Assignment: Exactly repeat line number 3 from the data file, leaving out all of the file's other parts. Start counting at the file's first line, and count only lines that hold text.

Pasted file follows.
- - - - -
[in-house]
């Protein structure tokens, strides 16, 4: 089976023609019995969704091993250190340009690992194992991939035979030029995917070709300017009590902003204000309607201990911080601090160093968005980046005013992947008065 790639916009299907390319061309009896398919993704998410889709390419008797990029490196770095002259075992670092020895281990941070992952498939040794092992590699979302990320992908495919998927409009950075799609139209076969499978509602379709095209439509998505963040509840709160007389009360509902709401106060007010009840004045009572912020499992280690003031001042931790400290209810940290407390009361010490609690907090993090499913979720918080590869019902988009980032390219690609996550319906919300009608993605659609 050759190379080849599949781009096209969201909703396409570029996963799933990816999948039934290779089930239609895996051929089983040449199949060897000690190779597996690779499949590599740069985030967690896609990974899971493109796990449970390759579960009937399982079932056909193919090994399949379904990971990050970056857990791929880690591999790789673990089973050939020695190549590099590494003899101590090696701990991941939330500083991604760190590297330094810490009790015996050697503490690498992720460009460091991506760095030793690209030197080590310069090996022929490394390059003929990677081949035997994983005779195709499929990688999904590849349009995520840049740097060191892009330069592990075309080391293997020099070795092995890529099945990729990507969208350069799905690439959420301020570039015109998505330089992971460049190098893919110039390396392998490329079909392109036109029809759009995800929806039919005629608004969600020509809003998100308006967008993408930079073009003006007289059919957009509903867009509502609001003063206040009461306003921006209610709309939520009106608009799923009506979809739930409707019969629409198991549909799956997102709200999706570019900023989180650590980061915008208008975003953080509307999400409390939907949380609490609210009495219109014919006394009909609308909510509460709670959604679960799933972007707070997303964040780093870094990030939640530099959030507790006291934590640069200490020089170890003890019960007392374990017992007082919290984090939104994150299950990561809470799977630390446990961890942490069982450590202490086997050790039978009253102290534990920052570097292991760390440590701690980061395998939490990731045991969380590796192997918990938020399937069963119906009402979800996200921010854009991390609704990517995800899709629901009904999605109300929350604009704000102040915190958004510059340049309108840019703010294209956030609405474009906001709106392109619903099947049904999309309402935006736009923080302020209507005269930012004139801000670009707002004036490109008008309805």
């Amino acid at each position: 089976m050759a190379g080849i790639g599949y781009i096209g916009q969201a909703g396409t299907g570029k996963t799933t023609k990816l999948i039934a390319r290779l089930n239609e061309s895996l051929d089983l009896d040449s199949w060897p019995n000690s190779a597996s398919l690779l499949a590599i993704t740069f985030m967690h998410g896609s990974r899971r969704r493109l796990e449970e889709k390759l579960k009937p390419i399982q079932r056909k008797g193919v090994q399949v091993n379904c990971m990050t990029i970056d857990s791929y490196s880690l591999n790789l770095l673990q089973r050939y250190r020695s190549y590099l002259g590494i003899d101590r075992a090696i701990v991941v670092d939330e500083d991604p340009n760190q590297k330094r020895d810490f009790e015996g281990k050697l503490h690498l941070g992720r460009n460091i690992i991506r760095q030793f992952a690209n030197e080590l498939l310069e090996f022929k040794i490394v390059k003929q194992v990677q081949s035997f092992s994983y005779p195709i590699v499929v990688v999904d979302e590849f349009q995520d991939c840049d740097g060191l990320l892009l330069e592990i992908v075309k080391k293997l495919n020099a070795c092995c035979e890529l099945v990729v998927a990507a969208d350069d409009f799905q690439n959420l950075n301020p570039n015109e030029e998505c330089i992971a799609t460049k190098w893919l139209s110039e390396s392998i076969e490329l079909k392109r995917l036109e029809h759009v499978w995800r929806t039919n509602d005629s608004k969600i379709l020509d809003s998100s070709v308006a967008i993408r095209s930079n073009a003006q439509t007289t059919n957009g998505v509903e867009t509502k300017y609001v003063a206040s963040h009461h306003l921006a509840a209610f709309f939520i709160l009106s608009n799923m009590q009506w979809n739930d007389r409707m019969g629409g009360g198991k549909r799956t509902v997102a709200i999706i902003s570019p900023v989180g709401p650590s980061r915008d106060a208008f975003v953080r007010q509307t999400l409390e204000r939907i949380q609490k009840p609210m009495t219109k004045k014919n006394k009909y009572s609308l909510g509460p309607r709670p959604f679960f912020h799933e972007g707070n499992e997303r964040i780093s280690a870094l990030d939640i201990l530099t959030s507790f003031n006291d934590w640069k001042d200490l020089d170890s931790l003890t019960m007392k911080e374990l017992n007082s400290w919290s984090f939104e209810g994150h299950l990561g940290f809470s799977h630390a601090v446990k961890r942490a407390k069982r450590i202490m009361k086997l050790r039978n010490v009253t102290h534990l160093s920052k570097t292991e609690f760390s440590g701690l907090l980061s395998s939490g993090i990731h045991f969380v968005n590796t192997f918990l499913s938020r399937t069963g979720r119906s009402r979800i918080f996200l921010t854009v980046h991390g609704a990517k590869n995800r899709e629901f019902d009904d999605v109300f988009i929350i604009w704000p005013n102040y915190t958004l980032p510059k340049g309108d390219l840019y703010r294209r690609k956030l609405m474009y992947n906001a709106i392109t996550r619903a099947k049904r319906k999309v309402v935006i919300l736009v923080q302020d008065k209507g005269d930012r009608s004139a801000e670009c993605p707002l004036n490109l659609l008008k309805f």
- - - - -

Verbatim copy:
């Amino acid at each position: 089976m050759a190379g080849i790639g599949y781009i096209g916009q969201a909703g396409t299907g570029k996963t799933t023609k990816l999948i039934a390319r290779l089930n239609e061309s895996l051929d089983l009896d040449s199949w060897p019995n000690s190779a597996s398919l690779l499949a590599i993704t740069f985030m967690h998410g896609s990974r899971r969704r493109l796990e449970e889709k390759l579960k009937p390419i399982q079932r056909k008797g193919v090994q399949v091993n379904c990971m990050t990029i970056d857990s791929y490196s880690l591999n790789l770095l673990q089973r050939y250190r020695s190549y590099l002259g590494i003899d101590r075992a090696i701990v991941v670092d939330e500083d991604p340009n760190q590297k330094r020895d810490f009790e015996g281990k050697l503490h690498l941070g992720r460009n460091i690992i991506r760095q030793f992952a690209n030197e080590l498939l310069e090996f022929k040794i490394v390059k003929q194992v990677q081949s035997f092992s994983y005779p195709i590699v499929v990688v999904d979302e590849f349009q995520d991939c840049d740097g060191l990320l892009l330069e592990i992908v075309k080391k293997l495919n020099a070795c092995c035979e890529l099945v990729v998927a990507a969208d350069d409009f799905q690439n959420l950075n301020p570039n015109e030029e998505c330089i992971a799609t460049k190098w893919l139209s110039e390396s392998i076969e490329l079909k392109r995917l036109e029809h759009v499978w995800r929806t039919n509602d005629s608004k969600i379709l020509d809003s998100s070709v308006a967008i993408r095209s930079n073009a003006q439509t007289t059919n957009g998505v509903e867009t509502k300017y609001v003063a206040s963040h009461h306003l921006a509840a209610f709309f939520i709160l009106s608009n799923m009590q009506w979809n739930d007389r409707m019969g629409g009360g198991k549909r799956t509902v997102a709200i999706i902003s570019p900023v989180g709401p650590s980061r915008d106060a208008f975003v953080r007010q509307t999400l409390e204000r939907i949380q609490k009840p609210m009495t219109k004045k014919n006394k009909y009572s609308l909510g509460p309607r709670p959604f679960f912020h799933e972007g707070n499992e997303r964040i780093s280690a870094l990030d939640i201990l530099t959030s507790f003031n006291d934590w640069k001042d200490l020089d170890s931790l003890t019960m007392k911080e374990l017992n007082s400290w919290s984090f939104e209810g994150h299950l990561g940290f809470s799977h630390a601090v446990k961890r942490a407390k069982r450590i202490m009361k086997l050790r039978n010490v009253t102290h534990l160093s920052k570097t292991e609690f760390s440590g701690l907090l980061s395998s939490g993090i990731h045991f969380v968005n590796t192997f918990l499913s938020r399937t069963g979720r119906s009402r979800i918080f996200l921010t854009v980046h991390g609704a990517k590869n995800r899709e629901f019902d009904d999605v109300f988009i929350i604009w704000p005013n102040y915190t958004l980032p510059k340049g309108d390219l840019y703010r294209r690609k956030l609405m474009y992947n906001a709106i392109t996550r619903a099947k049904r319906k999309v309402v935006i919300l736009v923080q302020d008065k209507g005269d930012r009608s004139a801000e670009c993605p707002l004036n490109l659609l008008k309805f």